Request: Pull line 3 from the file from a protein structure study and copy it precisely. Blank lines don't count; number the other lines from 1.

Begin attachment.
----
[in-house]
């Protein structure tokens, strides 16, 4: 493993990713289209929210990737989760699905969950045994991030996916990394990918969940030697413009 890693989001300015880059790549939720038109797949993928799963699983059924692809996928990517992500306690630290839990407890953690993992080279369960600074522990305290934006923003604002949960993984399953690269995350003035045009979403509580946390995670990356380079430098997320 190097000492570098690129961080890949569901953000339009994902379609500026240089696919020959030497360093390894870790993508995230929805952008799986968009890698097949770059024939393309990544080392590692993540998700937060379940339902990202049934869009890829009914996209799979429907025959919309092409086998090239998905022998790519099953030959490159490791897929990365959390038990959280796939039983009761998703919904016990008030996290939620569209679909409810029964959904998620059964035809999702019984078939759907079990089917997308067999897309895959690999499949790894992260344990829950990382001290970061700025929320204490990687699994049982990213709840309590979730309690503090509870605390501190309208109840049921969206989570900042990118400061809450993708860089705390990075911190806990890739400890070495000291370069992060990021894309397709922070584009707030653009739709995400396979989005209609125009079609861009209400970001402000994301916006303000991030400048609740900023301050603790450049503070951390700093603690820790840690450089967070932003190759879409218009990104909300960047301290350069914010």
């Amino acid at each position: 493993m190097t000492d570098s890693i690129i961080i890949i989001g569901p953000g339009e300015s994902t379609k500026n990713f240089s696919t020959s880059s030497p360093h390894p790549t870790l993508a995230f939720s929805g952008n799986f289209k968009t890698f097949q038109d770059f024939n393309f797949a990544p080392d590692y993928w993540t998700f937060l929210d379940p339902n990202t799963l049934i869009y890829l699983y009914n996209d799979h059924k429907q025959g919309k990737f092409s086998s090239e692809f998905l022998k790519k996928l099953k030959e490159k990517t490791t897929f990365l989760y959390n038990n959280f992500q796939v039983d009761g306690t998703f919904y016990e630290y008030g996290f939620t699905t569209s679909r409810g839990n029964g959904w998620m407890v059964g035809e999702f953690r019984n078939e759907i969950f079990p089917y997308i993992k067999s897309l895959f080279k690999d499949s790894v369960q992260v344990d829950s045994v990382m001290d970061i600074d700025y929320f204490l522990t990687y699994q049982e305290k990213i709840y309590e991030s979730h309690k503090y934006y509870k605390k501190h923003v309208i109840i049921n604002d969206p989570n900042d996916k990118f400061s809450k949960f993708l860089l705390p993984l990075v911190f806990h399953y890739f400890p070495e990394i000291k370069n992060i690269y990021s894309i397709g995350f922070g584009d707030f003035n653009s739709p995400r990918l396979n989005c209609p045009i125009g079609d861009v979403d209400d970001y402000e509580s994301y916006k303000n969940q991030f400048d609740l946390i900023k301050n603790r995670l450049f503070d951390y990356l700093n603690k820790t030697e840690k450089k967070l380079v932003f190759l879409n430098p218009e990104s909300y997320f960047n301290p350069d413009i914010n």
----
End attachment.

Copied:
């Amino acid at each position: 493993m190097t000492d570098s890693i690129i961080i890949i989001g569901p953000g339009e300015s994902t379609k500026n990713f240089s696919t020959s880059s030497p360093h390894p790549t870790l993508a995230f939720s929805g952008n799986f289209k968009t890698f097949q038109d770059f024939n393309f797949a990544p080392d590692y993928w993540t998700f937060l929210d379940p339902n990202t799963l049934i869009y890829l699983y009914n996209d799979h059924k429907q025959g919309k990737f092409s086998s090239e692809f998905l022998k790519k996928l099953k030959e490159k990517t490791t897929f990365l989760y959390n038990n959280f992500q796939v039983d009761g306690t998703f919904y016990e630290y008030g996290f939620t699905t569209s679909r409810g839990n029964g959904w998620m407890v059964g035809e999702f953690r019984n078939e759907i969950f079990p089917y997308i993992k067999s897309l895959f080279k690999d499949s790894v369960q992260v344990d829950s045994v990382m001290d970061i600074d700025y929320f204490l522990t990687y699994q049982e305290k990213i709840y309590e991030s979730h309690k503090y934006y509870k605390k501190h923003v309208i109840i049921n604002d969206p989570n900042d996916k990118f400061s809450k949960f993708l860089l705390p993984l990075v911190f806990h399953y890739f400890p070495e990394i000291k370069n992060i690269y990021s894309i397709g995350f922070g584009d707030f003035n653009s739709p995400r990918l396979n989005c209609p045009i125009g079609d861009v979403d209400d970001y402000e509580s994301y916006k303000n969940q991030f400048d609740l946390i900023k301050n603790r995670l450049f503070d951390y990356l700093n603690k820790t030697e840690k450089k967070l380079v932003f190759l879409n430098p218009e990104s909300y997320f960047n301290p350069d413009i914010n």